Having worked as an economist for several decades, Bill Evans has seen his fair share of federal budgets.
But none, not even the budgets during the last recession in the early 1990s, which Evans recalls “went on and on”, have as much anticipation surrounding them as this year’s set of numbers and policies due on October 6 amid the COVID-19 pandemic.
Ahead of the budget, Evans this week predicted the Reserve Bank would also cut rates to just 10 basis points on budget day in a fresh “team Australia” moment, adding extra suspense and drama to the first Tuesday in October.
“It's a very seductive concept,” Evans, Westpac’s long-time chief economist, tells Westpac Wire in a podcast previewing the budget.
“I think what they've decided is that…in order to be a credible supporter of fiscal stimulus, they need to be seen to be doing as much as they possibly can do.”
In the podcast, Mr Evans also discusses what he expects in the budget, the benefits of personal income tax cuts, the superannuation guarantee, the outlook for house prices and risks surrounding higher debt levels.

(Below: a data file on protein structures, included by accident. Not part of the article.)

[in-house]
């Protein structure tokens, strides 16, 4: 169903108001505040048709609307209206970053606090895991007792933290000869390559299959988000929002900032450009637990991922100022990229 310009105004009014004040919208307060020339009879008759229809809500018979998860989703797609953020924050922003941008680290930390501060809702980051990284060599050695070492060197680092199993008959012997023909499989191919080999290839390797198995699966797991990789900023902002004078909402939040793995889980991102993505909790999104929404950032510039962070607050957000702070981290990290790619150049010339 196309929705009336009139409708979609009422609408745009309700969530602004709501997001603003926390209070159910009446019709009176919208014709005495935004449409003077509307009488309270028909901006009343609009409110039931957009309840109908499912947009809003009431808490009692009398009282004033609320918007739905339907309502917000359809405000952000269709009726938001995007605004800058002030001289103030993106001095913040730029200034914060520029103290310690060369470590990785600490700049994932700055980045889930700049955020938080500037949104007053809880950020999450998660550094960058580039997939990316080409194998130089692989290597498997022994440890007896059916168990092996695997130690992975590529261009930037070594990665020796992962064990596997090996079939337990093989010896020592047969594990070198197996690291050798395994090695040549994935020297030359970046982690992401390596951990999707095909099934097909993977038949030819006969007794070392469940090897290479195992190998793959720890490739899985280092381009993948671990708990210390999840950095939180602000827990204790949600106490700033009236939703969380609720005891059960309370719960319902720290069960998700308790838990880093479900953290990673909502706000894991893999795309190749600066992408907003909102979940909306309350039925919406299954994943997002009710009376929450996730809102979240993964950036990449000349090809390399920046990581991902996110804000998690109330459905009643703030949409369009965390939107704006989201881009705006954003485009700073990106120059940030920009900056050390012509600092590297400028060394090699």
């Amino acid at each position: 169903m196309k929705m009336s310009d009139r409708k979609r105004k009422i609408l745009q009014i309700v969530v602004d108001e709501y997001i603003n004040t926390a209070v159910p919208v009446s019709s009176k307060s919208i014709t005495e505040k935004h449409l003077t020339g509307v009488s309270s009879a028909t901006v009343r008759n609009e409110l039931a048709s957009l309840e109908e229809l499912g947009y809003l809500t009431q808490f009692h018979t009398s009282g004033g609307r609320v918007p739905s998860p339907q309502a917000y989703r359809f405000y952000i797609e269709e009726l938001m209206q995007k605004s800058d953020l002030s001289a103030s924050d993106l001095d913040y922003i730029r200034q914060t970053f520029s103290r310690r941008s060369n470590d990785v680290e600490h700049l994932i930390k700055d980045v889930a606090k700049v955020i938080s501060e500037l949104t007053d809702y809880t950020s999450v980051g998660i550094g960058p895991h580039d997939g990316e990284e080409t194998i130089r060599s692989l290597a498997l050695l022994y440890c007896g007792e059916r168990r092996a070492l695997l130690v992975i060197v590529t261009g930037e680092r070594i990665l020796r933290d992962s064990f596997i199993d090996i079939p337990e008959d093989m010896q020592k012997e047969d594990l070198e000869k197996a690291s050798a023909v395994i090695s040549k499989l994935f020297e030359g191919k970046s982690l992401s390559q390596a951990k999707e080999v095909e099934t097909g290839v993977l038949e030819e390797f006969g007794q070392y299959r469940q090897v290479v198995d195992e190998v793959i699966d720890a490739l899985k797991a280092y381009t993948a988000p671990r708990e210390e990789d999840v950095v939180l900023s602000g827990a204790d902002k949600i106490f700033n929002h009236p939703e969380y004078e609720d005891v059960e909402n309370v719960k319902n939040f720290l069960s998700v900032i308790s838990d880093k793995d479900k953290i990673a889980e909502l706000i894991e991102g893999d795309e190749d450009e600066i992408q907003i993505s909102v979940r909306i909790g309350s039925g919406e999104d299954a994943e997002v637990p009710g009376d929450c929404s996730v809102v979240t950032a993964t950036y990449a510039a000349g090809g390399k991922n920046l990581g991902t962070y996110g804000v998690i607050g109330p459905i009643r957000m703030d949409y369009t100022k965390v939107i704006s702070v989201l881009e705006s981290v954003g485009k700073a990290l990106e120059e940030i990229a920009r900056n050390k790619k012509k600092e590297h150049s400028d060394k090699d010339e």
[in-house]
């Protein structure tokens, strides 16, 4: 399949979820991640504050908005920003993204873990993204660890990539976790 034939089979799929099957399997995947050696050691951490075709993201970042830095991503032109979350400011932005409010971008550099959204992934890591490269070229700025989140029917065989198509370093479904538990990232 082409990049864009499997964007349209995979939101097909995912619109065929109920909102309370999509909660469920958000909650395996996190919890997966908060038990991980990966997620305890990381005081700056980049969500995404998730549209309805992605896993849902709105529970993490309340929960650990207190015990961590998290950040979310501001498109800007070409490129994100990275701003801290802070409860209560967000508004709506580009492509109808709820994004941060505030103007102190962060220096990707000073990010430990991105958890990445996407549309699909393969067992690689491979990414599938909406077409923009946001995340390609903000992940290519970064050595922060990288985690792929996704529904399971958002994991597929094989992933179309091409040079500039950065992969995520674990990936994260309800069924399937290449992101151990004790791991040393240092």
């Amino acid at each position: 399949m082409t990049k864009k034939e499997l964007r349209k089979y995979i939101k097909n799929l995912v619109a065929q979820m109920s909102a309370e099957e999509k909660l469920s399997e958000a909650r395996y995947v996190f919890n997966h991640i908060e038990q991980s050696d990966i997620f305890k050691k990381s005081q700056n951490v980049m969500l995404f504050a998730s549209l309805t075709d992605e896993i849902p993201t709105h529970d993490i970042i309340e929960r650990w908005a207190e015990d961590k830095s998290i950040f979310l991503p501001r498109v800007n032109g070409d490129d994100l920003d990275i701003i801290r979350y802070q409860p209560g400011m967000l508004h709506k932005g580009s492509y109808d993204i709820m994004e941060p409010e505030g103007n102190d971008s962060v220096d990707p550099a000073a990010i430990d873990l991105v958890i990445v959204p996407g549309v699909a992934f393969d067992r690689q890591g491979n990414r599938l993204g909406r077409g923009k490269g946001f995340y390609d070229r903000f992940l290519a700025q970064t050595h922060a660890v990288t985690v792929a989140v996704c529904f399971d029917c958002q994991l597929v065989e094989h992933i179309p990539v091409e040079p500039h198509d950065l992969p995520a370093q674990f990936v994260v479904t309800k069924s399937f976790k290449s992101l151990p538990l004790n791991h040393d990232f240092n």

“Governments around the world are going to be accumulating a lot of debt. But the cost of that debt is extraordinarily low, so governments can manage the interest burden of that debt very easily,” he says.
“However, having said that, the biggest worry, and that's the worry with MMT as well, is that inflation might be out there somewhere. And once inflation starts to rear its ugly head and central banks that think they know how to deal with inflation by raising interest rates get moving, then that's when the cost of managing the debt becomes a big issue.
“I can't say what that shock might be, but of course sitting back here a year ago, no one unpredicted COVID either.”
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